Shimpo: The Law of the Mind

by William Durbin, Soke of Kiyojute Ryu

As funny as it sounds, little is known outside of Japan and Okinawa about the true martial arts.  Much has been hidden from us because the Japanese and Okinawan instructors aren’t sure we are mature enough to handle the real martial arts.  Now in truth some of the martial arts instructors in Japan are judicious to whom they will teach their arts even in Japan and Okinawa, because they have violent people in their own countries and don’t want to share the real martial arts with someone who will simply get in the ring and use them to beat up other individuals.

          The real martial arts instructors whether in Japan, Okinawa, Europe, the United States, or other parts of the world, believe in the real meaning of the martial arts.  The real martial arts are about stopping violence, the actual translation of the Bu part of Budo, Bujutsu, and Bugei, which can all be translated martial arts.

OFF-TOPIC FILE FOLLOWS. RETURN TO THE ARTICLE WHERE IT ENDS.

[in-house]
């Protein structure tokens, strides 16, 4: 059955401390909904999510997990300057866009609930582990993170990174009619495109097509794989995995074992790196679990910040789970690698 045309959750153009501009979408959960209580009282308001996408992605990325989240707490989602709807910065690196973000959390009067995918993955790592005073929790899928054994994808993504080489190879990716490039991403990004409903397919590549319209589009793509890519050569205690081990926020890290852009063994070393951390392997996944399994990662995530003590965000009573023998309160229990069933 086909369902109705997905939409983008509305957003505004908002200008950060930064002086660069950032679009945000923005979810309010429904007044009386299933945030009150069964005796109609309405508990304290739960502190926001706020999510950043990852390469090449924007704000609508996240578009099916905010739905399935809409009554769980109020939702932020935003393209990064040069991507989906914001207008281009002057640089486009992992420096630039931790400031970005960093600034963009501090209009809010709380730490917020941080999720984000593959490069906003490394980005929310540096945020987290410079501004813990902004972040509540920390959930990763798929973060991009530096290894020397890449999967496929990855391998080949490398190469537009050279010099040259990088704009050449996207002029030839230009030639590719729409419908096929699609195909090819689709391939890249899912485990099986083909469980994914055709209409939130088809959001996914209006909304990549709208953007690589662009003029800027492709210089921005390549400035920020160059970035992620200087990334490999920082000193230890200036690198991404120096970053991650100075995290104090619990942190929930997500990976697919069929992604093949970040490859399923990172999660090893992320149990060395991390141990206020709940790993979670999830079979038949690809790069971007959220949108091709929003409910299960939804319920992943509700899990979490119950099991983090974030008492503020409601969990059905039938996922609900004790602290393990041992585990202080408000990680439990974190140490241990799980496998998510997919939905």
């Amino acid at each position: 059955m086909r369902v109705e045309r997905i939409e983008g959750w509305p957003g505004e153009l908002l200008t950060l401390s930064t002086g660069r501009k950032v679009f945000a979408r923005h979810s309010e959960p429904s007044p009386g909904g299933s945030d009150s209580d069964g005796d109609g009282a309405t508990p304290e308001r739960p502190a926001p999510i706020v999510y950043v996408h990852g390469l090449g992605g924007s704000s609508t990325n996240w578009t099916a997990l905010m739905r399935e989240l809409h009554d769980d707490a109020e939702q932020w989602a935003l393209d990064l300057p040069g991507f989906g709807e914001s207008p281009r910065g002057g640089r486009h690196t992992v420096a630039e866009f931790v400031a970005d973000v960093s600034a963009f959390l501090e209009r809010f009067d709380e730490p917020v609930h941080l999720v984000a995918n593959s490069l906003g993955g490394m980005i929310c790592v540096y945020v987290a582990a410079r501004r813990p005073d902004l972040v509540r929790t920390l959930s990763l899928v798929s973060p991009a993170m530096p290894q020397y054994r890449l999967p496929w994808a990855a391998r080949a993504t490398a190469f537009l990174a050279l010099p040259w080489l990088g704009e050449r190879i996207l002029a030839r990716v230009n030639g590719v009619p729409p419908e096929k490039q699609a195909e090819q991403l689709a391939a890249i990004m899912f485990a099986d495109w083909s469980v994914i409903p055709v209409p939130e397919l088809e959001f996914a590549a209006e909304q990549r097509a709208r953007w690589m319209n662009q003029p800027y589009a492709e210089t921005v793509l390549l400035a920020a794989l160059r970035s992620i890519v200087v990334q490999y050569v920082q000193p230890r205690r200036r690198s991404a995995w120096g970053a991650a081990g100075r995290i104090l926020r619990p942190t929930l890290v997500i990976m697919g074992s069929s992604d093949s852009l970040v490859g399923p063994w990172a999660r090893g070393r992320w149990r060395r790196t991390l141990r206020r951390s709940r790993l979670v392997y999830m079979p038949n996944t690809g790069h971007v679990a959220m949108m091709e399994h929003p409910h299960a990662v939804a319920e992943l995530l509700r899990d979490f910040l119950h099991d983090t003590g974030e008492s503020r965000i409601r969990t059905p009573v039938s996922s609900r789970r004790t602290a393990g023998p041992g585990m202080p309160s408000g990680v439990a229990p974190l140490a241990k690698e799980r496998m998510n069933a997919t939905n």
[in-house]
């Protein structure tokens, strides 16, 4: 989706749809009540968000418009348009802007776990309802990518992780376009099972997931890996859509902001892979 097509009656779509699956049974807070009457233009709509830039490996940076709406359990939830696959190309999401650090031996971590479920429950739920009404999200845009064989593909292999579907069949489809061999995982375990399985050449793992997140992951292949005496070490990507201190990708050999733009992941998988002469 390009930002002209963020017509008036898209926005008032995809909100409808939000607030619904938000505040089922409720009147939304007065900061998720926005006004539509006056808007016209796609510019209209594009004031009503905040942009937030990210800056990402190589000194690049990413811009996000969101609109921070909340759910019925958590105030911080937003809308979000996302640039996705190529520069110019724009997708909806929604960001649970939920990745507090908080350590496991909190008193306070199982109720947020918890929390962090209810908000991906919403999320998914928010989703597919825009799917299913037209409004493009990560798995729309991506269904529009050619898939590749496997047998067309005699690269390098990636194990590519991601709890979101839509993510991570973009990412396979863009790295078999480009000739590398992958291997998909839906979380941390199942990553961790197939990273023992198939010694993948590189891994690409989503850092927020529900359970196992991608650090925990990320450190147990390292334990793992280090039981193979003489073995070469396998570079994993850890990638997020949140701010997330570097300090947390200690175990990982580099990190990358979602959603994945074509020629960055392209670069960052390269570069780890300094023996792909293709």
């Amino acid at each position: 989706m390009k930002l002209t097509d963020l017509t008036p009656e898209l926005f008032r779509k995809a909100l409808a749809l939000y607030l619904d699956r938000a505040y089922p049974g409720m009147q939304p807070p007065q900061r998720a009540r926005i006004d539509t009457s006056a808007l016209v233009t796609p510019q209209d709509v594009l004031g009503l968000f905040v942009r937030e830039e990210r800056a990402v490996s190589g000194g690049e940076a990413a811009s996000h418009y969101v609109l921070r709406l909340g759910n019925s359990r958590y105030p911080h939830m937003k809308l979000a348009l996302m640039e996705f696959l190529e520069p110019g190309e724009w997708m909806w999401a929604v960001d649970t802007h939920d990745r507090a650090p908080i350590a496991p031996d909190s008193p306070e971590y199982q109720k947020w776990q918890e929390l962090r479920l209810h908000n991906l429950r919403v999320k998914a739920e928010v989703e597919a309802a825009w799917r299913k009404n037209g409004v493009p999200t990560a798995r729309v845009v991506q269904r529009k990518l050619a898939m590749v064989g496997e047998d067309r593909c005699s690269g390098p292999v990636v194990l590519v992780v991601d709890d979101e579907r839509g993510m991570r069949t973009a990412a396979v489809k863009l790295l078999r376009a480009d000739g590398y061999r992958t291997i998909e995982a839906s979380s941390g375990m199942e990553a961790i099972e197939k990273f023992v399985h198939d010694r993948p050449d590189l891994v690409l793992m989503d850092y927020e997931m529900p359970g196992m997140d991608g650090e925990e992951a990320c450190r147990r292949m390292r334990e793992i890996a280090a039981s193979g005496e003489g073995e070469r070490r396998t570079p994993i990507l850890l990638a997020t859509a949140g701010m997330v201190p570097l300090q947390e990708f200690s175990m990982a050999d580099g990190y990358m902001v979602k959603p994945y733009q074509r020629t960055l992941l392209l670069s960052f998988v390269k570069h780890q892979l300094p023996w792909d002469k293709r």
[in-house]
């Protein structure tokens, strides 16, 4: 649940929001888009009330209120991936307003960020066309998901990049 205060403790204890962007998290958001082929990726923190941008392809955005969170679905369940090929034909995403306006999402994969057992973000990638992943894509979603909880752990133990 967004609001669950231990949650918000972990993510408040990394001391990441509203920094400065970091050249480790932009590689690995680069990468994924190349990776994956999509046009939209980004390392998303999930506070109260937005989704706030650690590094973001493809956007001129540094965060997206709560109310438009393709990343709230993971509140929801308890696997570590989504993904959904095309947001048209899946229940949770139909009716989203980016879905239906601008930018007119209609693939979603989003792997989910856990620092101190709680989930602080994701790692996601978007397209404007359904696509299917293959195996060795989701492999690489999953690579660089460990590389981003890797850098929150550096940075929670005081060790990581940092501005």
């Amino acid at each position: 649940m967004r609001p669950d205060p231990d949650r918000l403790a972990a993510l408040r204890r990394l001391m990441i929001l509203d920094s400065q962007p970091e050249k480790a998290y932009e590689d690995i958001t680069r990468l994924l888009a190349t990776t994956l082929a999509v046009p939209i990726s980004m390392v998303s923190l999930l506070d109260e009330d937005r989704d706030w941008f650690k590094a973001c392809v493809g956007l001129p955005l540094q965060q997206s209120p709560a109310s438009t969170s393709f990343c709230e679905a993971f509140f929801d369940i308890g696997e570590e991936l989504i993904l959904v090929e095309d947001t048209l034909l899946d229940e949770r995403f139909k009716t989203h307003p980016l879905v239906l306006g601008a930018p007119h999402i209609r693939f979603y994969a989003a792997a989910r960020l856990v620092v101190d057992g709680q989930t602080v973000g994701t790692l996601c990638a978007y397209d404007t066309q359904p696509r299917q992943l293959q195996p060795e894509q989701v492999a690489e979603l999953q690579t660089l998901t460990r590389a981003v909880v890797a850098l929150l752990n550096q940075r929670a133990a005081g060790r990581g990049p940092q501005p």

Stop Violence

          The martial part is a mistranslation and it is more accurately translated as ‘stop violence’.  Thus Budo, Bujutsu, and Bugei should be translated ‘the arts to stop violence’.  Now there are many martial arts, each having their own spiritual meaning, which is an important part of the real instruction.  If you haven’t been instructed in the spiritual meaning of your arts name, it is very possible that you have not been taught the fullness of your particular discipline.

          In regard to the many different martial arts, there are the commonly known ones focusing on the empty hands; Kempo, Karate, Jujutsu, Judo, and Aikido.  Then there are the weapon arts; Kenjutsu, Iaijutsu, Shurikenjutsu, Naginatajutsu, Sojutsu, Bojutsu, Jojutsu, and there are many others.  There are also various forms of auxiliary martial arts such as; Heiho, Karumijutsu, Hichojutsu, Hayagakujutsu, Shinobijutsu, Hensojutsu, Onshinjutsu, and there are many others for the classically trained martial artist.

          But there is a very important martial art, which is little known outside of Japan and Okinawa, which is indicative of what true martial artists really need to know.  This art is called Shimpo.